Because of the proximity of the railways, the BCRR headquarters resided along Fulton Street (or as we know it, Old Fulton Street). The building was built in the early 1860’s and controlled/managed the railways. Offices filled the walls, behind the red brick exterior. The molded cast-iron was styled in a neo-classical style, vying to portray the nobility, control, and power that it held in the community. Somewhere along the years of the Depression the business lost its control, commercial use, and patrons and the BCRR eventually declined in popularity to the public.

In 1975 the BCRR was used as a factory until architect, David C. Morton II, took on the project to make the space residential. As of 2009 the building was named a New York Landmark and is currently still used as dwellings.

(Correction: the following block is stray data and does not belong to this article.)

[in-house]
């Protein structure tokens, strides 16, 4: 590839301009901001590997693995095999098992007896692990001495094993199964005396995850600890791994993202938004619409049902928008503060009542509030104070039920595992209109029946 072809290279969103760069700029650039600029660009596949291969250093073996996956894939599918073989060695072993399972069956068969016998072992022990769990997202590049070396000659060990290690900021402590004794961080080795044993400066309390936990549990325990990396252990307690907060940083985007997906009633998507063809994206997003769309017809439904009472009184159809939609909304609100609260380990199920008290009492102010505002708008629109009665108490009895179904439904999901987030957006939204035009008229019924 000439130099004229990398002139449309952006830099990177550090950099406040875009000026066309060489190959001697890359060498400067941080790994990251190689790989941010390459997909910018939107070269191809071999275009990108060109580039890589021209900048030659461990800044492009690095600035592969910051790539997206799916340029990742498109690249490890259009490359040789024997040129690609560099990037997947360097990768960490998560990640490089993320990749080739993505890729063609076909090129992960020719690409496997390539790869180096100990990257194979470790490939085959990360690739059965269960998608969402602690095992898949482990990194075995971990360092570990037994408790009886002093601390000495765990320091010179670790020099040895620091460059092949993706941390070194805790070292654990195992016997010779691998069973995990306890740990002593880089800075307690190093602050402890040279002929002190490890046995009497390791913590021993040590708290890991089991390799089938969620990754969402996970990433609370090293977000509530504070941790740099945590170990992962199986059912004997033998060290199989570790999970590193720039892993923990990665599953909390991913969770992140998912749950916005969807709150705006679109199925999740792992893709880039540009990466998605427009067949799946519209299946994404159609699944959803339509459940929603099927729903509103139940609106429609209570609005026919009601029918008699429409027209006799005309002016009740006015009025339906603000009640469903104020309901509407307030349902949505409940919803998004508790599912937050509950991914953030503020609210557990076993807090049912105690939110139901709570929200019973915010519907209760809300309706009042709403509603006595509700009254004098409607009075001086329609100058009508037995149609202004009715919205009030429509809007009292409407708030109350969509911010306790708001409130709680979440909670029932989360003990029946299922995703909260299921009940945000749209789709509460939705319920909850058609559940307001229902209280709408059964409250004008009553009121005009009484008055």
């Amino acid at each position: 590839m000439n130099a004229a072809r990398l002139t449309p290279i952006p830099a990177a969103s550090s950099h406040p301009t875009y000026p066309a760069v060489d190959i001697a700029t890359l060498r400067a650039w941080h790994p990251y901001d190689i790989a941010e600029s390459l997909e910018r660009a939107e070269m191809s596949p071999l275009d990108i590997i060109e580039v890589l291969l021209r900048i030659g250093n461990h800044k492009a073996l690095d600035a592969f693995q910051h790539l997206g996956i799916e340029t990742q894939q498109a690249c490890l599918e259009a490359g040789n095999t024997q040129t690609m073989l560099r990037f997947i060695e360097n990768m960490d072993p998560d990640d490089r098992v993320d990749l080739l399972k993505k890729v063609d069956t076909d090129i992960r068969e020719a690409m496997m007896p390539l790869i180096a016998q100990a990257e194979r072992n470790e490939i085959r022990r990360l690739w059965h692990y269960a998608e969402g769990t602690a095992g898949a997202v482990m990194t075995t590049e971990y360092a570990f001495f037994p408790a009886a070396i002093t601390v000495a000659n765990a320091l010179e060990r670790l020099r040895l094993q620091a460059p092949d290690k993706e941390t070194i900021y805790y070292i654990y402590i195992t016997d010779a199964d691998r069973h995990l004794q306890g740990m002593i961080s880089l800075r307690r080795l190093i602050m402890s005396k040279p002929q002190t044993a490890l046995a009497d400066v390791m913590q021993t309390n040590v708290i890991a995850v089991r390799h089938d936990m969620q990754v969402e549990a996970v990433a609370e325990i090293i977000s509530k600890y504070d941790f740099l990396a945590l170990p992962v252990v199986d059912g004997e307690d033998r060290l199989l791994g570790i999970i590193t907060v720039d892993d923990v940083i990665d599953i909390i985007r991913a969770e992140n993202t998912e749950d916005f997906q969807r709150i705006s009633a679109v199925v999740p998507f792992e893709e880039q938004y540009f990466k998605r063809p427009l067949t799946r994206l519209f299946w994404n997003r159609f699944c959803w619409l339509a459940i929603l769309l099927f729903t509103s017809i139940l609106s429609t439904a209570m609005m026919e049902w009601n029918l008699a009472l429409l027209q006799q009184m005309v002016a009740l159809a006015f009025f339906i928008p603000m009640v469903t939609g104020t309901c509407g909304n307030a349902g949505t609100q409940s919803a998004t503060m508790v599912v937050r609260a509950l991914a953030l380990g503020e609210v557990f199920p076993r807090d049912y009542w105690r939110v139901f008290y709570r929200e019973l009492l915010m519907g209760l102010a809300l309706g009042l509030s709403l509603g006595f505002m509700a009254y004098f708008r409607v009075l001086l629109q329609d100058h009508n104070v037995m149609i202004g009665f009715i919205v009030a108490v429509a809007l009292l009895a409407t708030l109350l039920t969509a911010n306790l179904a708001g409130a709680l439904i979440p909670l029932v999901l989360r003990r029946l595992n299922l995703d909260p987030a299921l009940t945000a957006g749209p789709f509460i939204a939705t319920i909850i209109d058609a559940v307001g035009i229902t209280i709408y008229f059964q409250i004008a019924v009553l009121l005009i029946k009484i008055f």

Some of the rails are still visible through the cobblestones and concrete. If you are interested in seeing it for yourself take a walk down to the corner of Furman Street and Old Fulton Street to see the headquarters, then walk to the corner of Main Street and Plymouth Place to see the old rails that sprout, bevel, and vine their way through the streets; just keep in mind that they are over 150 years old.

Union Square Park

When I was around the age of six, I picked out my very first favorite place in Manhattan. It was the first time that I can recall myself creating an instinctual memory of a place; that I knew how to get there from home and what it was called. It wasn’t so much of the architecture that made me like the space so greatly, it was this feeling of the surroundings; like everyone was important and we were all connected. Bias of race, gender, or culture played an inferior role in this particular environment; in fact, New Yorker’s differences were highly embraced and even emphasized. To my young mind the place was my own version of kid-heaven; pets, books, music, diverse cuisine, and other shops were all within walking distance from each other; it was fun, challenging, and I always went home with something new. Although I would loudly and quickly state that my architectural taste has gotten more refined from my childhood, somehow I always find myself in my old favorite spot, Union Square.